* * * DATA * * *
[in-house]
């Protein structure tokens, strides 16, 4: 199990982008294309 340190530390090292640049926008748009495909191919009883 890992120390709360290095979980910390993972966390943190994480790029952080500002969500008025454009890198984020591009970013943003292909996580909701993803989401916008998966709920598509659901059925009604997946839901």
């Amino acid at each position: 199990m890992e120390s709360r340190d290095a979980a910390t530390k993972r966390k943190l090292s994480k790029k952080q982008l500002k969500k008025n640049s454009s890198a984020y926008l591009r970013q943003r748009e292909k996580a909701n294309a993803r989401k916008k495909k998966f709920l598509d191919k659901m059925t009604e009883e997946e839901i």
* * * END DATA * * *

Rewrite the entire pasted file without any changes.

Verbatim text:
[in-house]
């Protein structure tokens, strides 16, 4: 199990982008294309 340190530390090292640049926008748009495909191919009883 890992120390709360290095979980910390993972966390943190994480790029952080500002969500008025454009890198984020591009970013943003292909996580909701993803989401916008998966709920598509659901059925009604997946839901």
């Amino acid at each position: 199990m890992e120390s709360r340190d290095a979980a910390t530390k993972r966390k943190l090292s994480k790029k952080q982008l500002k969500k008025n640049s454009s890198a984020y926008l591009r970013q943003r748009e292909k996580a909701n294309a993803r989401k916008k495909k998966f709920l598509d191919k659901m059925t009604e009883e997946e839901i």